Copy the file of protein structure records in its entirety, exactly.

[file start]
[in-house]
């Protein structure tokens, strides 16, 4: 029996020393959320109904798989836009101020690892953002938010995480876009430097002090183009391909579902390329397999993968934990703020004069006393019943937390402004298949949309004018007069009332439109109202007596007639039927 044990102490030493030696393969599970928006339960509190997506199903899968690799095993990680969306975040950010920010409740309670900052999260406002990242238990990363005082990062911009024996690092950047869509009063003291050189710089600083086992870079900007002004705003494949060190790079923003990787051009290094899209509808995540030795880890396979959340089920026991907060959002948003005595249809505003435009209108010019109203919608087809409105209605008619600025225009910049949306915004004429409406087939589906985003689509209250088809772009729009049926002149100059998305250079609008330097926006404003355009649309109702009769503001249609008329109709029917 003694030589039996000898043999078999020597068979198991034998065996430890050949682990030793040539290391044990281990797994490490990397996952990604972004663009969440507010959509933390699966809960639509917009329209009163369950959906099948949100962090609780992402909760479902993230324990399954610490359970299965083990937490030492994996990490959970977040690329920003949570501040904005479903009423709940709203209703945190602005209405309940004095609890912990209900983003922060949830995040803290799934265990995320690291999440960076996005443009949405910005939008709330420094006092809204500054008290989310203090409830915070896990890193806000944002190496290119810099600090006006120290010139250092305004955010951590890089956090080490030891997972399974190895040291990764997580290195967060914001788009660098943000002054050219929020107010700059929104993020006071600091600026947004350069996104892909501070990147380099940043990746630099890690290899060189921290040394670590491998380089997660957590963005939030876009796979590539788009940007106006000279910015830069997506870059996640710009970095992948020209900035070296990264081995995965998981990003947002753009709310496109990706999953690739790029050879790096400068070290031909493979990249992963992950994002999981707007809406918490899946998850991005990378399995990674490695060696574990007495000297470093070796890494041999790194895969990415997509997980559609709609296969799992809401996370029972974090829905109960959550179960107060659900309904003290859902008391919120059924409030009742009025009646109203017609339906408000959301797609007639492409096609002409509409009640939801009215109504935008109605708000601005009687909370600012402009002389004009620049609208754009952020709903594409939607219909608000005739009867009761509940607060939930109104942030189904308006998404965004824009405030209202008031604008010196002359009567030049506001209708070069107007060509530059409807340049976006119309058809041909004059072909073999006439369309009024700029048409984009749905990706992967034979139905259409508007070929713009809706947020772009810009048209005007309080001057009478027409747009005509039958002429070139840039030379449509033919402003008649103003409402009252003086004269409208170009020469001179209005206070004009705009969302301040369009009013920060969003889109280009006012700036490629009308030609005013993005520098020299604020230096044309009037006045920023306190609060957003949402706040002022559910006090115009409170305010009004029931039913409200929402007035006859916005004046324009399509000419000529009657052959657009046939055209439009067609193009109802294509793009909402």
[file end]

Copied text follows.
[in-house]
């Protein structure tokens, strides 16, 4: 029996020393959320109904798989836009101020690892953002938010995480876009430097002090183009391909579902390329397999993968934990703020004069006393019943937390402004298949949309004018007069009332439109109202007596007639039927 044990102490030493030696393969599970928006339960509190997506199903899968690799095993990680969306975040950010920010409740309670900052999260406002990242238990990363005082990062911009024996690092950047869509009063003291050189710089600083086992870079900007002004705003494949060190790079923003990787051009290094899209509808995540030795880890396979959340089920026991907060959002948003005595249809505003435009209108010019109203919608087809409105209605008619600025225009910049949306915004004429409406087939589906985003689509209250088809772009729009049926002149100059998305250079609008330097926006404003355009649309109702009769503001249609008329109709029917 003694030589039996000898043999078999020597068979198991034998065996430890050949682990030793040539290391044990281990797994490490990397996952990604972004663009969440507010959509933390699966809960639509917009329209009163369950959906099948949100962090609780992402909760479902993230324990399954610490359970299965083990937490030492994996990490959970977040690329920003949570501040904005479903009423709940709203209703945190602005209405309940004095609890912990209900983003922060949830995040803290799934265990995320690291999440960076996005443009949405910005939008709330420094006092809204500054008290989310203090409830915070896990890193806000944002190496290119810099600090006006120290010139250092305004955010951590890089956090080490030891997972399974190895040291990764997580290195967060914001788009660098943000002054050219929020107010700059929104993020006071600091600026947004350069996104892909501070990147380099940043990746630099890690290899060189921290040394670590491998380089997660957590963005939030876009796979590539788009940007106006000279910015830069997506870059996640710009970095992948020209900035070296990264081995995965998981990003947002753009709310496109990706999953690739790029050879790096400068070290031909493979990249992963992950994002999981707007809406918490899946998850991005990378399995990674490695060696574990007495000297470093070796890494041999790194895969990415997509997980559609709609296969799992809401996370029972974090829905109960959550179960107060659900309904003290859902008391919120059924409030009742009025009646109203017609339906408000959301797609007639492409096609002409509409009640939801009215109504935008109605708000601005009687909370600012402009002389004009620049609208754009952020709903594409939607219909608000005739009867009761509940607060939930109104942030189904308006998404965004824009405030209202008031604008010196002359009567030049506001209708070069107007060509530059409807340049976006119309058809041909004059072909073999006439369309009024700029048409984009749905990706992967034979139905259409508007070929713009809706947020772009810009048209005007309080001057009478027409747009005509039958002429070139840039030379449509033919402003008649103003409402009252003086004269409208170009020469001179209005206070004009705009969302301040369009009013920060969003889109280009006012700036490629009308030609005013993005520098020299604020230096044309009037006045920023306190609060957003949402706040002022559910006090115009409170305010009004029931039913409200929402007035006859916005004046324009399509000419000529009657052959657009046939055209439009067609193009109802294509793009909402």